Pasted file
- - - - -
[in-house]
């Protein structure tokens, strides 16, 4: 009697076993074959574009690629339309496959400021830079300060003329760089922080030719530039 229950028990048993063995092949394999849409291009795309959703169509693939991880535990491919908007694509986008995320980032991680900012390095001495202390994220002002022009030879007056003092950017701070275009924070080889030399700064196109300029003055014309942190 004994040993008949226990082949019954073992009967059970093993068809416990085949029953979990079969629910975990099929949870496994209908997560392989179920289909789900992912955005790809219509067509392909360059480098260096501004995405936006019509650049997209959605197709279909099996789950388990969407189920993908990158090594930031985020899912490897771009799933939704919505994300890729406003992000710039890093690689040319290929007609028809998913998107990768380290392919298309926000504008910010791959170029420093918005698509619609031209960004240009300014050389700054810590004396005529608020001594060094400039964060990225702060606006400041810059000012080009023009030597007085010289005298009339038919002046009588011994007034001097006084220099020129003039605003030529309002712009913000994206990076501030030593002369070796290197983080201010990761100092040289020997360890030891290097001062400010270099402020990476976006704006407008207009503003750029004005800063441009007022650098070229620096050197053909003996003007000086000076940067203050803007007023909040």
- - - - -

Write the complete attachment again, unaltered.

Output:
[in-house]
């Protein structure tokens, strides 16, 4: 009697076993074959574009690629339309496959400021830079300060003329760089922080030719530039 229950028990048993063995092949394999849409291009795309959703169509693939991880535990491919908007694509986008995320980032991680900012390095001495202390994220002002022009030879007056003092950017701070275009924070080889030399700064196109300029003055014309942190 004994040993008949226990082949019954073992009967059970093993068809416990085949029953979990079969629910975990099929949870496994209908997560392989179920289909789900992912955005790809219509067509392909360059480098260096501004995405936006019509650049997209959605197709279909099996789950388990969407189920993908990158090594930031985020899912490897771009799933939704919505994300890729406003992000710039890093690689040319290929007609028809998913998107990768380290392919298309926000504008910010791959170029420093918005698509619609031209960004240009300014050389700054810590004396005529608020001594060094400039964060990225702060606006400041810059000012080009023009030597007085010289005298009339038919002046009588011994007034001097006084220099020129003039605003030529309002712009913000994206990076501030030593002369070796290197983080201010990761100092040289020997360890030891290097001062400010270099402020990476976006704006407008207009503003750029004005800063441009007022650098070229620096050197053909003996003007000086000076940067203050803007007023909040």